Poverty, Religious Differences, and Child Mortality in the Early Twentieth Century: The Case of Dublin

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4 Citations (Scopus)

Abstract

Across many cities in the early twentieth century, one in five children died before their fifth birthday. There is much we do not know about how infant and child mortality was reduced or why it declined at different rates across populations. This article investigates mortality using data from 13,247 families in Dublin City in the 1900s with a novel approach that incorporates geographic information systems, spatially derived predictors, and multilevel modeling. In the early twentieth century, Dublin had one of the highest early-age mortality rates in the British Empire. Whereas experts attributed the death of young children to the unhygienic behaviors of indigenous Roman Catholics, others made claims of a social injustice rooted in economic inequality and the indifference of public authorities toward the health of the lower classes. This article finds that high Catholic mortality was mainly driven by poverty and the conditions engendered by residential segregation. Low mortality rates among Dublin's small Jewish population are not easily explained by location or economic characteristics.

Original languageEnglish (US)
Pages (from-to)625-646
Number of pages22
JournalAnnals of the American Association of Geographers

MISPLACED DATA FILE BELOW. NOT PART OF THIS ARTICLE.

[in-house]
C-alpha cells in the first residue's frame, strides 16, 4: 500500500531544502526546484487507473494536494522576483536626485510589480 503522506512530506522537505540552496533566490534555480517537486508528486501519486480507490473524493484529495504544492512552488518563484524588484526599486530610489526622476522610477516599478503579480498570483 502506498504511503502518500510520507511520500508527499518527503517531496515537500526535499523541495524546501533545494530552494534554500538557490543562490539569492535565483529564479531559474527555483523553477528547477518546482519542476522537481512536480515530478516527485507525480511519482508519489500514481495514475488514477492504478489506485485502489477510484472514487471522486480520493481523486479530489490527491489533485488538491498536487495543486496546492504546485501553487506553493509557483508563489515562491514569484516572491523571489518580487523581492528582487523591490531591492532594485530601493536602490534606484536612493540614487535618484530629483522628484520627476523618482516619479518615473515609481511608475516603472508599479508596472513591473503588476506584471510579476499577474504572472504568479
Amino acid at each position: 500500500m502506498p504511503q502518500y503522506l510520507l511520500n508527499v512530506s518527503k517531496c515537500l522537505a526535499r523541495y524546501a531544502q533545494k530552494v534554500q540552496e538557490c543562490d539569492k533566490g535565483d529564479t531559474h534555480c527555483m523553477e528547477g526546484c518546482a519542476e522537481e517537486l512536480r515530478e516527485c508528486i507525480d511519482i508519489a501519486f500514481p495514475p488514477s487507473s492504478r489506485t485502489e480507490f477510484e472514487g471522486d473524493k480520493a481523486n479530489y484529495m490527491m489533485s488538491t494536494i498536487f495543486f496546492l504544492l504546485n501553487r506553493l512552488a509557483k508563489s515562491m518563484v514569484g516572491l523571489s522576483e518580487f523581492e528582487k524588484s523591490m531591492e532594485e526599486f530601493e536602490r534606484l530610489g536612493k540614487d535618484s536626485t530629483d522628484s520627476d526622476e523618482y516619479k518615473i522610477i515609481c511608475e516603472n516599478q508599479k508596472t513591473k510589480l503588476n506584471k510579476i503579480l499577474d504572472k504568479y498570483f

Volume107
Issue number3
DOIs
StatePublished - May 4 2017
Externally publishedYes

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child mortality
twentieth century
poverty
mortality
infant mortality
economics
lower class
public authorities
know how
segregation
infant
information system
expert
death
modeling
health
city

Keywords

  • child mortality
  • historical GIS
  • multilevel modeling
  • segregation and health
  • spatial demography

ASJC Scopus subject areas

  • Geography, Planning and Development
  • Earth-Surface Processes

Cite this

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abstract = "Across many cities in the early twentieth century, one in five children died before their fifth birthday. There is much we do not know about how infant and child mortality was reduced or why it declined at different rates across populations. This article investigates mortality using data from 13,247 families in Dublin City in the 1900s with a novel approach that incorporates geographic information systems, spatially derived predictors, and multilevel modeling. In the early twentieth century, Dublin had one of the highest early-age mortality rates in the British Empire. Whereas experts attributed the death of young children to the unhygienic behaviors of indigenous Roman Catholics, others made claims of a social injustice rooted in economic inequality and the indifference of public authorities toward the health of the lower classes. This article finds that high Catholic mortality was mainly driven by poverty and the conditions engendered by residential segregation. Low mortality rates among Dublin's small Jewish population are not easily explained by location or economic characteristics.",
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